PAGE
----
Generating Heat: The camera loves Sting - the high cheekbones, the blue-green eyes, the piercing gaze, the lithe athlete's body. A natural actor in front of the lens, he's given to uninhibited cavorting if the mood strikes him.
"I have a relationship with the camera or the person behind it," he says. "When I'm being photographed there's a kind of warmth, a sort of heat generated, that's almost sexual." He has been a riveting screen presence since he made his film debut in 1979, as the mod ringleader Ace in 'Quadrophenia'.
As the thoroughly evil Feyd, sporting a winged loincloth, he was a standout in last December's extravagant 'Dune'. Last week 'Plenty' opened, and critics have been singling Sting out for praise in the small but potent part of a lower-class rake in postwar London who falls in love with Streep. "He pops off the screen," says the film's director, Fred Schepisi. "We talked about the character's background and the similarities to his. He understood very much what made that person tick."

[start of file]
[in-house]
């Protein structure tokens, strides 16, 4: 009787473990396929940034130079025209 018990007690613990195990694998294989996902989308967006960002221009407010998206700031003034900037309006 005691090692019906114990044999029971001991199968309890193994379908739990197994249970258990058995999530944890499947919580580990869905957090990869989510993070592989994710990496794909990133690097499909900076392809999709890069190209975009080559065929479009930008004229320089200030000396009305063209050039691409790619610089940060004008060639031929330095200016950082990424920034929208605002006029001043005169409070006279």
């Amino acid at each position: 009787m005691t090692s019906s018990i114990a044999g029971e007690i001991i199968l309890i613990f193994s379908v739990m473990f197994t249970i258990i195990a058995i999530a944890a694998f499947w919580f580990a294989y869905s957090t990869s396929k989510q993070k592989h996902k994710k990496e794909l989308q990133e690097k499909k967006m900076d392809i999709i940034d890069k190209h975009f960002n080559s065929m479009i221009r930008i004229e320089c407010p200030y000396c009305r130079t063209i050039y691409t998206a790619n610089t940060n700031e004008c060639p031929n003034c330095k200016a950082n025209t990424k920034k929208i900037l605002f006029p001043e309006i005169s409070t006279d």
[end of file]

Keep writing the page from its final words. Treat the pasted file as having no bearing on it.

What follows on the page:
Where Sting especially comes alive is on stage, playing the smaller halls (4,500 to 25,000 seats) that he currently favors over the massive stadiums of the famous last Police tour.
"With a small audience you have to work much harder", he says. "People can see exactly what you're doing, and I need that pressure on me again". In concert Sting is anything but the aloof figure he can seem offstage.